Emigration of Soviet Jews Hit a Nine-year High in December
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Emigration of Soviet Jews Hit a Nine-year High in December

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Jewish emigration from the Soviet Union jumped to 3,652 in December, the largest monthly total in nine years, according to the National Conference on Soviet Jewry.

That brings the total for 1988 to 19,286, the highest annual figure since 1980, when 21,471 Jews left the Soviet Union. In 1987, 8,155 Jews were allowed to emigrate, and only 914 were permitted to do so the year before.

The conference revised its November Jewish emigration figure to 2,328. The jump to the December figure was “the most substantial monthly increase for 1988,” said Debbie Strober, press spokeswoman for the organization.

In fact, more Jews were allowed to leave the Soviet Union in December than in any other single month since December 1979, when 4,145 emigrated, according to National Conference statistics.

“Let us hope that the trend toward increased emigration will continue in 1989 and that all remaining refuseniks will be included,” said Shoshana Cardin, the conference’s chairwoman.

Strober said the National Conference has ascertained that 2,696 refuseniks remain in the Soviet Union. The number does not include the increasing number of new applicants, she said.


In Washington, the State Department praised the Soviet Union on Friday for significantly increasing Jewish emigration in 1988. Department spokeswoman Phyllis Oakley said the Soviets “made significant progress” in human rights in 1988.

She also said the United States hopes to see fulfillment of promises made by Soviet leader Mikhail Gorbachev in his Dec. 7 speech at the United Nations. These include extensive changes in Soviet human rights policies, such as those restricting freedom of conscience and association.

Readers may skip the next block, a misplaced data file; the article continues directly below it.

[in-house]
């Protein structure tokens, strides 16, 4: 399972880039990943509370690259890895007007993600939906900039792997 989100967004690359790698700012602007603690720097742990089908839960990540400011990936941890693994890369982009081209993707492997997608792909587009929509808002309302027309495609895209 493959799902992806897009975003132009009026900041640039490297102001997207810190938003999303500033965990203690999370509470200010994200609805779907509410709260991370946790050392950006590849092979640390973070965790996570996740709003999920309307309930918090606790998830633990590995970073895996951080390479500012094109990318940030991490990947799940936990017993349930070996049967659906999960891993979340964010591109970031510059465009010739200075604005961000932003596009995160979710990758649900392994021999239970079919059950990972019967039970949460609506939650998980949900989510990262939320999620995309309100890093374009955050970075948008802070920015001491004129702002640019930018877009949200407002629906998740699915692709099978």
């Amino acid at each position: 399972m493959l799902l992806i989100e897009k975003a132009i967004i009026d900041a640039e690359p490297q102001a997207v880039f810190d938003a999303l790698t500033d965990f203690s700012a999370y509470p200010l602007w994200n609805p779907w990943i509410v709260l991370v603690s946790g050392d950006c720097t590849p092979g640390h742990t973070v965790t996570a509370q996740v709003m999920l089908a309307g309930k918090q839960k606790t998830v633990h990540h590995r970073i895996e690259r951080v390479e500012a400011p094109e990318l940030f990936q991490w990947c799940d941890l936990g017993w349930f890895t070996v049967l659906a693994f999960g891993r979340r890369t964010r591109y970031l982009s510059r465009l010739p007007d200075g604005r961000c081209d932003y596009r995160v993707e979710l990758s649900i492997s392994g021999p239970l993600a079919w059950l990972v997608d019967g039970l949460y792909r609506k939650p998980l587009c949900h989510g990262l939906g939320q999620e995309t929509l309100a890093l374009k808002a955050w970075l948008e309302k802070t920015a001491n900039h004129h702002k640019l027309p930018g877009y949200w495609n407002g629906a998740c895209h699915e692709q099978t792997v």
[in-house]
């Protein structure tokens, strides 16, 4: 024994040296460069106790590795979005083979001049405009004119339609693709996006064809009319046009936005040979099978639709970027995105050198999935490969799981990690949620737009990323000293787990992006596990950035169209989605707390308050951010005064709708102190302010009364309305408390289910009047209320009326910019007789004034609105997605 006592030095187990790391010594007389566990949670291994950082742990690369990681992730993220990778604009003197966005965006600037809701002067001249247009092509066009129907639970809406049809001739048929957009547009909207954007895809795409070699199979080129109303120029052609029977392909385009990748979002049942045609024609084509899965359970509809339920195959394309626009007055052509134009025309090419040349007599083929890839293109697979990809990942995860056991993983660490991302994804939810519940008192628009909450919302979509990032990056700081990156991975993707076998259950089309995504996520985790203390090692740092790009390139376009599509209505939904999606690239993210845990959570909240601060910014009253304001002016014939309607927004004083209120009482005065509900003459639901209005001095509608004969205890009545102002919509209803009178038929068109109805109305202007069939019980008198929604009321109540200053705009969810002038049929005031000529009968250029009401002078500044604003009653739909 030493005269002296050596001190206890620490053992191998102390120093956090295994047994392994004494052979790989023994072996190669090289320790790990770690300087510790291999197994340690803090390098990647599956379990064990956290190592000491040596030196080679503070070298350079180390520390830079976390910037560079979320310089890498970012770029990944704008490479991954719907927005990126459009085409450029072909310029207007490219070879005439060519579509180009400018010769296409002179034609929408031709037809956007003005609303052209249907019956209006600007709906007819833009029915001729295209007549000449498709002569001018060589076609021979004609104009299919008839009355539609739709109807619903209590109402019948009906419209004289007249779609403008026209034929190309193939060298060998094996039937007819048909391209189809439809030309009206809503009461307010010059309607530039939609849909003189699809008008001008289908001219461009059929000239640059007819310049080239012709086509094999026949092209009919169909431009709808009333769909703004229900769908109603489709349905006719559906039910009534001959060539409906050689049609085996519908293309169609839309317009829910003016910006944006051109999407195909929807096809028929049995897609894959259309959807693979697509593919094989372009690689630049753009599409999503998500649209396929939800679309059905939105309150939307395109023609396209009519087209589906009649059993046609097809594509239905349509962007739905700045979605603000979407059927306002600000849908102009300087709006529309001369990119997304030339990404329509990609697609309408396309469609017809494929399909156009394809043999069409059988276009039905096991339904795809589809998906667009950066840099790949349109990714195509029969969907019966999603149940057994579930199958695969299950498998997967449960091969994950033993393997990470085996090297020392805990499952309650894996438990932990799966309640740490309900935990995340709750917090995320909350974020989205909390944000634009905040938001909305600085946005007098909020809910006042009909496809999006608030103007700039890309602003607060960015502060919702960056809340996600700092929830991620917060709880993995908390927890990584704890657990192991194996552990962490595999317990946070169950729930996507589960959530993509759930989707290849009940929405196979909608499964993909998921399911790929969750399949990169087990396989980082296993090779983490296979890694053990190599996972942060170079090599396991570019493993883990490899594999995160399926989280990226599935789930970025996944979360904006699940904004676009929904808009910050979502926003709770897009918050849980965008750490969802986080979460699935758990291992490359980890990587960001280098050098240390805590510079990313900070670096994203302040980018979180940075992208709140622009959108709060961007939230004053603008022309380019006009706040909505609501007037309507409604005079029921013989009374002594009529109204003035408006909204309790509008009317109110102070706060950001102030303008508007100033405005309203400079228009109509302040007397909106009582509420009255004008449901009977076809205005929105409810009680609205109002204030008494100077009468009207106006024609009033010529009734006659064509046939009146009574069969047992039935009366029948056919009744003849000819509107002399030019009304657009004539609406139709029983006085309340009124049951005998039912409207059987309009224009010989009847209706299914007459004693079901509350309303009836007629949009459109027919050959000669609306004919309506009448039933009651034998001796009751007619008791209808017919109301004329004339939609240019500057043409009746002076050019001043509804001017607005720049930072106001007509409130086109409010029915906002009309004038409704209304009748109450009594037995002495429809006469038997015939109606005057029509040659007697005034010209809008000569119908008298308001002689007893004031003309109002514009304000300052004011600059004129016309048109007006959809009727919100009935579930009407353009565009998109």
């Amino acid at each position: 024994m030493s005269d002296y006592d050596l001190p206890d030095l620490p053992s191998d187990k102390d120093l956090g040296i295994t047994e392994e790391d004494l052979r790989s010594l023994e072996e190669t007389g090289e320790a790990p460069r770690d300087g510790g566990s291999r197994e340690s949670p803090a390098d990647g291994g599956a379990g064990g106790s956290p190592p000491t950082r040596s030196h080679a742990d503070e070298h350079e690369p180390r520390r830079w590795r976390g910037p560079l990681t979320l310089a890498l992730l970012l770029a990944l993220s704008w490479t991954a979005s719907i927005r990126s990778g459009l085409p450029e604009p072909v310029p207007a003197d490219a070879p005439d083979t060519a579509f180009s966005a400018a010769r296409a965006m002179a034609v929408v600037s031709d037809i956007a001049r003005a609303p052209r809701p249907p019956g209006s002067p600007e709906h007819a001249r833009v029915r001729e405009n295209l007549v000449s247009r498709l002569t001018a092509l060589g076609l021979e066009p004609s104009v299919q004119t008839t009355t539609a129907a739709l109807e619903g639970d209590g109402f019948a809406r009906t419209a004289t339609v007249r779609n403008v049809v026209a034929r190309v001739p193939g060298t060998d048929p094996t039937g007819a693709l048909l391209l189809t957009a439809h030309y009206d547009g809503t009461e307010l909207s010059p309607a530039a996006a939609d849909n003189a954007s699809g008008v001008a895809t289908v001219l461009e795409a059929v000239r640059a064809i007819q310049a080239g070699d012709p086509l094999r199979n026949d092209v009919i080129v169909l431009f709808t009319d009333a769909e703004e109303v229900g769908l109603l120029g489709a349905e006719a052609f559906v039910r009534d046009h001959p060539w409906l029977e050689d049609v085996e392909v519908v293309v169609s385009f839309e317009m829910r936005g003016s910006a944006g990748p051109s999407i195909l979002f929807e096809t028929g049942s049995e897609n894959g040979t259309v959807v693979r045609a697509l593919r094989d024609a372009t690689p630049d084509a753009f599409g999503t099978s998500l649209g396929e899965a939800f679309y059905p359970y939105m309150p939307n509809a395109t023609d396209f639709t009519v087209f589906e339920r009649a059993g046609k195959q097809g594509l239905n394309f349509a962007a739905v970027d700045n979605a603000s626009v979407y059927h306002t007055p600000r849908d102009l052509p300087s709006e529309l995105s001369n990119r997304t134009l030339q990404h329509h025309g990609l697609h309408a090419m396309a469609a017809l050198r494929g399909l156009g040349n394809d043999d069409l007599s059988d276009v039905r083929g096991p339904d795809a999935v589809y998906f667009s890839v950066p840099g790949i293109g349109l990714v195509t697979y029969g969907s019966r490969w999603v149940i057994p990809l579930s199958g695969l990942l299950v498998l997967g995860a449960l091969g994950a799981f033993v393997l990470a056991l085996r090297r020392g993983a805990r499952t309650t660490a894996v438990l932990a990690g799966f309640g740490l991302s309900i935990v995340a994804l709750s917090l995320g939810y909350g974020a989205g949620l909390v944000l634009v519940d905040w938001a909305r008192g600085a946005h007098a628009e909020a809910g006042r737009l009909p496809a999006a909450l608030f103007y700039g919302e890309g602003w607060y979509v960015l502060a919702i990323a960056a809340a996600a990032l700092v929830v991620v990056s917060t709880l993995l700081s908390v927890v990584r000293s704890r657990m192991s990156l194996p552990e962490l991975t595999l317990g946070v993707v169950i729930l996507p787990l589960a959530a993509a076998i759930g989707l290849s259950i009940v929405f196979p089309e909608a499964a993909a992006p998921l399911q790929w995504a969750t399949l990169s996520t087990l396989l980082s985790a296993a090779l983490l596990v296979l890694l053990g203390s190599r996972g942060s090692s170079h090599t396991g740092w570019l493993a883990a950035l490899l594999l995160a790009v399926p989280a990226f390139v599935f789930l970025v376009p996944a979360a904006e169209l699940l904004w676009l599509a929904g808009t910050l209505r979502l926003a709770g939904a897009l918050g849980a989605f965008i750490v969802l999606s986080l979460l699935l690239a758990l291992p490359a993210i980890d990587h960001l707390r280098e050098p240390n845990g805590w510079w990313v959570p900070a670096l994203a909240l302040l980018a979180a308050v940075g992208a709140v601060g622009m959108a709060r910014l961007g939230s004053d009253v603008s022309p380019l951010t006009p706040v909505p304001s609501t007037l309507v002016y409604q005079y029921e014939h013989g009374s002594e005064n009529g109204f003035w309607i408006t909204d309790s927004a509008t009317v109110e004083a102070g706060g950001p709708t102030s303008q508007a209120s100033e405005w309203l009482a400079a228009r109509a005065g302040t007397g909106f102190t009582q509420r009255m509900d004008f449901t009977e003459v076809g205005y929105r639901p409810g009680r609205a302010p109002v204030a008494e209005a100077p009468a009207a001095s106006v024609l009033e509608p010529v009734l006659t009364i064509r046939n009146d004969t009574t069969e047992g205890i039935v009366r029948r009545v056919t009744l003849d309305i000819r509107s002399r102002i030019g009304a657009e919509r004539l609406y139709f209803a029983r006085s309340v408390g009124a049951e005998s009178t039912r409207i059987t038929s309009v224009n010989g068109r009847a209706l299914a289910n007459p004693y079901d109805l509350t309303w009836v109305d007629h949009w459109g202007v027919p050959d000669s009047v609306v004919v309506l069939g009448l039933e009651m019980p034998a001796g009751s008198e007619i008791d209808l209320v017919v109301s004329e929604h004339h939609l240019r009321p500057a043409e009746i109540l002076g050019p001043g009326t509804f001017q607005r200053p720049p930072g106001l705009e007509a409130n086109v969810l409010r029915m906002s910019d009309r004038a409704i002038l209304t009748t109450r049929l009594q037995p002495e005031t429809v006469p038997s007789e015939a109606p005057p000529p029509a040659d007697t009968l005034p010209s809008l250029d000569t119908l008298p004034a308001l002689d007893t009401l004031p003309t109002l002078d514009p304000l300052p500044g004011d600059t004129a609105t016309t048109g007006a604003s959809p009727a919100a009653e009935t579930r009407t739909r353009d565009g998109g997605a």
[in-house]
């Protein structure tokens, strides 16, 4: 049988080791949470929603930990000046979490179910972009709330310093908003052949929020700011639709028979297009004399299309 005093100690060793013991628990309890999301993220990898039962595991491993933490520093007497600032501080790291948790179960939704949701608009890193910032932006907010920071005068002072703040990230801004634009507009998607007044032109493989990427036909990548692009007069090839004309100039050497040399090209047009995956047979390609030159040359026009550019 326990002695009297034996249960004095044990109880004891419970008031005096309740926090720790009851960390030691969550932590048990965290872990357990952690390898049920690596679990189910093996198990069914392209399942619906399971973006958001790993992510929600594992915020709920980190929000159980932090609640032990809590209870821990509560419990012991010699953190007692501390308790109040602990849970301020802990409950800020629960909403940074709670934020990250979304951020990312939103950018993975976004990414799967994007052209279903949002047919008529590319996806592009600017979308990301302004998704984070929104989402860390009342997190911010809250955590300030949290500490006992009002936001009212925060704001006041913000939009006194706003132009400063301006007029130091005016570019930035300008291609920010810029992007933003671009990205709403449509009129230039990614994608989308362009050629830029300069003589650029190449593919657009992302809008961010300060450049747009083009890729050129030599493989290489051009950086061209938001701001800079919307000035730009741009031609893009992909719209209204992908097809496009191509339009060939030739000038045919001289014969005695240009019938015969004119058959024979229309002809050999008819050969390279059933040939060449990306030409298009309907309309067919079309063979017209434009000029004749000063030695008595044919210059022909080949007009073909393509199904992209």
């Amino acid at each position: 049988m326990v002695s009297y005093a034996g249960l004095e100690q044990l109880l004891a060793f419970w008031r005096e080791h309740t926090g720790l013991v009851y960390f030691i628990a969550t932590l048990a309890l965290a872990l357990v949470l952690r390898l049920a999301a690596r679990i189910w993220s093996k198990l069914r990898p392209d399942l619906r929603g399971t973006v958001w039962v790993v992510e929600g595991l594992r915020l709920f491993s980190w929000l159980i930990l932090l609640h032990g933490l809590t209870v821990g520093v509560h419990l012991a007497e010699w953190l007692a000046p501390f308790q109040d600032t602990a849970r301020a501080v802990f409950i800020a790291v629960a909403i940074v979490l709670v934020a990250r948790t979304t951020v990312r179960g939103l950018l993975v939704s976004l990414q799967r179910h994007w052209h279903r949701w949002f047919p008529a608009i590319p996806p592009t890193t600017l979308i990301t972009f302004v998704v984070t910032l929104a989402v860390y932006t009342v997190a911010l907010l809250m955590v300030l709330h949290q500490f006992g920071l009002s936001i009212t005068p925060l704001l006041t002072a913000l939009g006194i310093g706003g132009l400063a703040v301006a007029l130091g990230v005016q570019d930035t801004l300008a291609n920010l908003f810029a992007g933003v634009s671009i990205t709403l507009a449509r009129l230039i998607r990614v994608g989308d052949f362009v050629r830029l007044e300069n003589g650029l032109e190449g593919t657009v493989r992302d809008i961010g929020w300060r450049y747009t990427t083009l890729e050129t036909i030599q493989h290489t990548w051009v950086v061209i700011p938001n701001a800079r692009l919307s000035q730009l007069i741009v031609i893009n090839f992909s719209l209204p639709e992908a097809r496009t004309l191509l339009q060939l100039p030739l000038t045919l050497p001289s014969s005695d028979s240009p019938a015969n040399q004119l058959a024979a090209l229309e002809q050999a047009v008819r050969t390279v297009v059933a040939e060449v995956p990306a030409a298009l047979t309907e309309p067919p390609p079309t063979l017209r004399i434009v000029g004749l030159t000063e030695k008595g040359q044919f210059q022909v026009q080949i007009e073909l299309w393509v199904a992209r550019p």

Oakley also mentioned Gorbachev’s promised changes in Soviet “exit-entry procedures,” and specifically a repeal of the law barring emigration to someone privy to state secrets.

In the category of long-term refuseniks, Oakley said many recently received permission to emigrate or saw their “security secrecy restrictions lifted.” They include 50 refuseniks who live in or near Leningrad.

Now, the United States is looking forward to “the actual departure of these people from the Soviet Union,” she said.

Oakley also cited the Kremlin’s release of more than 600 political prisoners since the current Conference on Security and Cooperation in Europe human rights talks began in Vienna in November 1986. She said that includes “all prisoners known to us” charged under political or religious articles of the Soviet criminal code.

Oakley said the United States has not yet decided whether to agree to the Soviets’ proposed 1991 human rights conference in Moscow.

Secretary of State George Shultz warned Nov. 30 that for the United States to agree to such a conference, “we have to see the Soviet Union basically complying with what it agreed to in the Helsinki Final Act.”

(JTA correspondent Howard Rosenberg in Washington contributed to this report.)

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